Leadership and Team Morale

Team Morale is a serious issue for all leaders to consider. The Masters of Project Management introduced me to a model I found applicable to my role of work and lined up with experience as to what causes work dissatisfaction and satisfaction. The model below is the result of a study:

Through this model we find that achievement and recongition triumph over company policy and administration which remain the strongest causes of dissatisfaction. As a leader it is important to target aspects of achieving success and warranted recognitioning whilst avoiding highly administrative policies so that these factors do not compound to create high dissatisfaction.

Negative Example:

I remember a position where the new assistant manager would discuss how new policies were going to be introduced and how everything would need to be checked by her (she was not a domain knowledge expert) and as things progressed her policies got more petty, you could only gain access to stationary by asking her directly as it was all locked in her desk.

The business owner was sold that this was an improvement but not that these policies were resolving any real quantifiable problems such as stationary abuse, this was not the case.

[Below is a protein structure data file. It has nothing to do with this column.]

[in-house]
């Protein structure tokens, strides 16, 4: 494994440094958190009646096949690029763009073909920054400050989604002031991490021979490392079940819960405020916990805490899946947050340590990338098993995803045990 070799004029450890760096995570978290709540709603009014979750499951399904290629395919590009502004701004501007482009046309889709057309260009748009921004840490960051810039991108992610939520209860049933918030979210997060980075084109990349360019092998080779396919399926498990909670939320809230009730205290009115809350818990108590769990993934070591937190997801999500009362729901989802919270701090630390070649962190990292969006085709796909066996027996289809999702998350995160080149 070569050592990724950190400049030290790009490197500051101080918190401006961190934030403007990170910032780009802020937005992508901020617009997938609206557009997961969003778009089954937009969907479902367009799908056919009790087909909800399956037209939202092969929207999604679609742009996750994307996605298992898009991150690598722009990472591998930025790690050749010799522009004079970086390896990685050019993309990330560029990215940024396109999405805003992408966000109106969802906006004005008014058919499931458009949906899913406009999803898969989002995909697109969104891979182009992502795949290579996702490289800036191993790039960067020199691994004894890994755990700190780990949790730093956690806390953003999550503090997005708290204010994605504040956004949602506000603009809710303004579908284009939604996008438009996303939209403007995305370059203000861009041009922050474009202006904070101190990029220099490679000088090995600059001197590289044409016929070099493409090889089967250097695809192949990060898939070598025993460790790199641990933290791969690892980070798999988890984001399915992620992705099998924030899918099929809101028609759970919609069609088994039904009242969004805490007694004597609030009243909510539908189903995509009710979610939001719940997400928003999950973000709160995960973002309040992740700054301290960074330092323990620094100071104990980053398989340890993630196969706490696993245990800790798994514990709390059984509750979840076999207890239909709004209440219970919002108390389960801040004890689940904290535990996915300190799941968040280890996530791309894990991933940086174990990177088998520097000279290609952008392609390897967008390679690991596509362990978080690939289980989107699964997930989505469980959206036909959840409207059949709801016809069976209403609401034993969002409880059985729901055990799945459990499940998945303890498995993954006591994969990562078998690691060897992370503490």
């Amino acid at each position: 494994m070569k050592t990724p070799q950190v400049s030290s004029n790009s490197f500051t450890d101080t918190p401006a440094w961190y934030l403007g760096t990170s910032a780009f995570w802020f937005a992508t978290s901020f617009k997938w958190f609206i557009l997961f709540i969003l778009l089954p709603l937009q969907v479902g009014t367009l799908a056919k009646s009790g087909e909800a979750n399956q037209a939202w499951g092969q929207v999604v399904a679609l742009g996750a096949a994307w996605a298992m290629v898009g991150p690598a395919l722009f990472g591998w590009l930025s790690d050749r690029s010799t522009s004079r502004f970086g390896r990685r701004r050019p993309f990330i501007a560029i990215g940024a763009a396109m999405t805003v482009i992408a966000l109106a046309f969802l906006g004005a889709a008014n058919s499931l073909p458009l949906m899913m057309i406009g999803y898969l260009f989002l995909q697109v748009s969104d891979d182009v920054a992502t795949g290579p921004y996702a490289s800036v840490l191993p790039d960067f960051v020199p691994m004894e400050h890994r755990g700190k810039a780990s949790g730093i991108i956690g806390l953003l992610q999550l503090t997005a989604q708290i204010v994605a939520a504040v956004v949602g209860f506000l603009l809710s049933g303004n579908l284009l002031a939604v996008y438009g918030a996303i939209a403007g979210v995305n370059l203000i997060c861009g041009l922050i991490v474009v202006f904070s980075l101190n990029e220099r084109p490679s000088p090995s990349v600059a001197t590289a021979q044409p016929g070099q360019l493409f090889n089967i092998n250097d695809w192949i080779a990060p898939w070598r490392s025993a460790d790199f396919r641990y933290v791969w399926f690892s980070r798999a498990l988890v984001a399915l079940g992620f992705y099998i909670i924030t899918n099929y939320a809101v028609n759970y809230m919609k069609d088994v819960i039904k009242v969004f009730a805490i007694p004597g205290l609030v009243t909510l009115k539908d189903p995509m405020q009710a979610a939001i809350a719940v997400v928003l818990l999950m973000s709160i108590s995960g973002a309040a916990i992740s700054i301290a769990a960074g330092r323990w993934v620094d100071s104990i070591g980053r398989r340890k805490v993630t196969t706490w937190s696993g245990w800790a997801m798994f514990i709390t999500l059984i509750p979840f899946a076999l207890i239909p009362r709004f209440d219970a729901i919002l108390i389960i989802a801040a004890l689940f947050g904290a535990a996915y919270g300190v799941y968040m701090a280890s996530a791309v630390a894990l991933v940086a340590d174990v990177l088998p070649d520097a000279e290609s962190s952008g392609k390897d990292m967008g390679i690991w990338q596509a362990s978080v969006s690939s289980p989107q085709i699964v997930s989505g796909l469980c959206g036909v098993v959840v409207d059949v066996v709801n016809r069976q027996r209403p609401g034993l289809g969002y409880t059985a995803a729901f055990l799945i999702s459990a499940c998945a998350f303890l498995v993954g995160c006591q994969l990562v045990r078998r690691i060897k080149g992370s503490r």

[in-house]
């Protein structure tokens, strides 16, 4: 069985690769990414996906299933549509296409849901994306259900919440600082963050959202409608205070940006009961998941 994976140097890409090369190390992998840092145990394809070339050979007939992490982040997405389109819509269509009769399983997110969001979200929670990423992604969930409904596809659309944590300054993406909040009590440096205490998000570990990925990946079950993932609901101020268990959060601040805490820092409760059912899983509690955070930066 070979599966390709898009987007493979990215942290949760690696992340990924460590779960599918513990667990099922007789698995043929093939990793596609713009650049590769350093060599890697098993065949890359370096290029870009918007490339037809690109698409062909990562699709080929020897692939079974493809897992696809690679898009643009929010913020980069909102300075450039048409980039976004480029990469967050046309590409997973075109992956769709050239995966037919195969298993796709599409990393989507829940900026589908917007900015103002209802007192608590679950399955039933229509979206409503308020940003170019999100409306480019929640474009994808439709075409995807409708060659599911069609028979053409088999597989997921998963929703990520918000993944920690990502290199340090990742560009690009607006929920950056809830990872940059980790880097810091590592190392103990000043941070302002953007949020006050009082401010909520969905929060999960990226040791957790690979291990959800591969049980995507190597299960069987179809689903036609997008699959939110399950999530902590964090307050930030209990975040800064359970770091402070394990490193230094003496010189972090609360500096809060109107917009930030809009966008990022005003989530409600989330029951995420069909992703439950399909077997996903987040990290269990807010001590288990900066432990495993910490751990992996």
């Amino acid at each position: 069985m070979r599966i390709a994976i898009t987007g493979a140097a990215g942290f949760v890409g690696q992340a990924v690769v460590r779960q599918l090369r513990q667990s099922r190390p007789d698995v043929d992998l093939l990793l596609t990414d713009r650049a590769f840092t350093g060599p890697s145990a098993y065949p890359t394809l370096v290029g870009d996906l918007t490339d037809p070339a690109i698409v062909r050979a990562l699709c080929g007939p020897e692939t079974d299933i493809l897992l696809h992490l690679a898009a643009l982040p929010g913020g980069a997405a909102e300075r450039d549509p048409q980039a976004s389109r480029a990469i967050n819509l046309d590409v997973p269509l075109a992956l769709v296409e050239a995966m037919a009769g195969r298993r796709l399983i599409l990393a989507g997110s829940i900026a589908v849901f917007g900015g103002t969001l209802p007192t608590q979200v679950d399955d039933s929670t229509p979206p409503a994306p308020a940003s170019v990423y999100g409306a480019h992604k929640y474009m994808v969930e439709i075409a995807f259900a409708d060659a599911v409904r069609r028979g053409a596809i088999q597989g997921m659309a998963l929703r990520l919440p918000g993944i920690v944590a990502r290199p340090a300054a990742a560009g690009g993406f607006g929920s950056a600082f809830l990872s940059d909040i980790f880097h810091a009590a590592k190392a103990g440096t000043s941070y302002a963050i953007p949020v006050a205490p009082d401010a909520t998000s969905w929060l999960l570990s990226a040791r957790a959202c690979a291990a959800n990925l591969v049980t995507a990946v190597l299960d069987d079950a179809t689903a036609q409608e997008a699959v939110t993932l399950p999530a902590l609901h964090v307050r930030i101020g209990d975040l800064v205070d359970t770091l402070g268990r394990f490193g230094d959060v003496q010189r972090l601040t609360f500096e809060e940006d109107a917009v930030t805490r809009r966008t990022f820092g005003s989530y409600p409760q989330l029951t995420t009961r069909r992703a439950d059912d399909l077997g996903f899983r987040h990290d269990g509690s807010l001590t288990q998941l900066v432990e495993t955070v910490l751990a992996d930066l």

The staff unimously agreed they did not approve of the new policies, nor the assistant manager and the anger felt in the team was quite intense.

Positive Example:

On the opposite side my most positive working experience was at Bank of Queensland. Our manager ensured we were free of policies we had our own development network and sat outside the restrictions observed by most users, fridays always included a team event at lunch and end of month fridays included free achohol and snacks between 5-7pm. The product was put into production and it was a true feeling if achievement to get positive feedback when visiting branches and asking for comments. It had a true sense of achievement.

Also the boss routinely praised the team each morning for their effort and observed a 5 minute scrum each day. As a result I carry fond memories of Bank of Queensland and note the positive experience.


I think the main observations which line up with Hertzberg's model is the fact that administrative policies only cause dissatisfaction and routine praise of staff performance along with real achievements will go much further than high pay or work environment. I think it is important for managers to routinely target these intrinsic motivators if they aim to excel in their role.


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